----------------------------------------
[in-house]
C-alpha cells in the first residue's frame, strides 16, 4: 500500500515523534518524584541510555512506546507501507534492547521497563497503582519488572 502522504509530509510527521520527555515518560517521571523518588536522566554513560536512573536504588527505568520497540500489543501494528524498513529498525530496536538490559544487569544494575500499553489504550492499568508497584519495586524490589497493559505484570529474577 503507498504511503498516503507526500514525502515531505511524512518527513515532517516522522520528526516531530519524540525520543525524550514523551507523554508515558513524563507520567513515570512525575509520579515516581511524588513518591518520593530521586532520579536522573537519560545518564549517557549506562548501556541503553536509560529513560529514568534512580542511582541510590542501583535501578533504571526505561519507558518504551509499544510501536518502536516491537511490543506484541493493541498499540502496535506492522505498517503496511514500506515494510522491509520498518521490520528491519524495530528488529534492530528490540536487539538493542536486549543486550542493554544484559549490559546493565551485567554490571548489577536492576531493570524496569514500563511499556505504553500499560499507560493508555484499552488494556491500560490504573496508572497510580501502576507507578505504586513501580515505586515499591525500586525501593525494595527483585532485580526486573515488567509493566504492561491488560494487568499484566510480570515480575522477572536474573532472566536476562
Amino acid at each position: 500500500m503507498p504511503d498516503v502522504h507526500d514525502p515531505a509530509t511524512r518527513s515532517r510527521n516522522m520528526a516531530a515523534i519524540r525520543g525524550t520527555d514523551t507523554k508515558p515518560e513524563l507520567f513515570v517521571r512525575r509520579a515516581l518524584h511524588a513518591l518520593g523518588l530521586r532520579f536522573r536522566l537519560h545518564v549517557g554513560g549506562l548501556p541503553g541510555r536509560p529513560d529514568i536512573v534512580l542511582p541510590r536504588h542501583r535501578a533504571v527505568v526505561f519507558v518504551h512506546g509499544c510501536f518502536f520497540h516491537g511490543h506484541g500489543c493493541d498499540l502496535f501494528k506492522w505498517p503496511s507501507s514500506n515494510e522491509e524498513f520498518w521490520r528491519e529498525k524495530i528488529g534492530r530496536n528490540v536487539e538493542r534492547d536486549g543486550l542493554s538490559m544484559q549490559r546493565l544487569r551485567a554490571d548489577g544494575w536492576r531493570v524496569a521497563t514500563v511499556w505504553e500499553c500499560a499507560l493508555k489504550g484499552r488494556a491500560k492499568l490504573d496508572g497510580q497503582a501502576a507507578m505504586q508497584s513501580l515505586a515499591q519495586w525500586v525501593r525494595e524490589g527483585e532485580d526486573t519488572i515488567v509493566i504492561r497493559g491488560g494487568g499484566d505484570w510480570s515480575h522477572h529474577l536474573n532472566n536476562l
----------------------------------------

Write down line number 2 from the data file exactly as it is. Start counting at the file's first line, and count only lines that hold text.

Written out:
C-alpha cells in the first residue's frame, strides 16, 4: 500500500515523534518524584541510555512506546507501507534492547521497563497503582519488572 502522504509530509510527521520527555515518560517521571523518588536522566554513560536512573536504588527505568520497540500489543501494528524498513529498525530496536538490559544487569544494575500499553489504550492499568508497584519495586524490589497493559505484570529474577 503507498504511503498516503507526500514525502515531505511524512518527513515532517516522522520528526516531530519524540525520543525524550514523551507523554508515558513524563507520567513515570512525575509520579515516581511524588513518591518520593530521586532520579536522573537519560545518564549517557549506562548501556541503553536509560529513560529514568534512580542511582541510590542501583535501578533504571526505561519507558518504551509499544510501536518502536516491537511490543506484541493493541498499540502496535506492522505498517503496511514500506515494510522491509520498518521490520528491519524495530528488529534492530528490540536487539538493542536486549543486550542493554544484559549490559546493565551485567554490571548489577536492576531493570524496569514500563511499556505504553500499560499507560493508555484499552488494556491500560490504573496508572497510580501502576507507578505504586513501580515505586515499591525500586525501593525494595527483585532485580526486573515488567509493566504492561491488560494487568499484566510480570515480575522477572536474573532472566536476562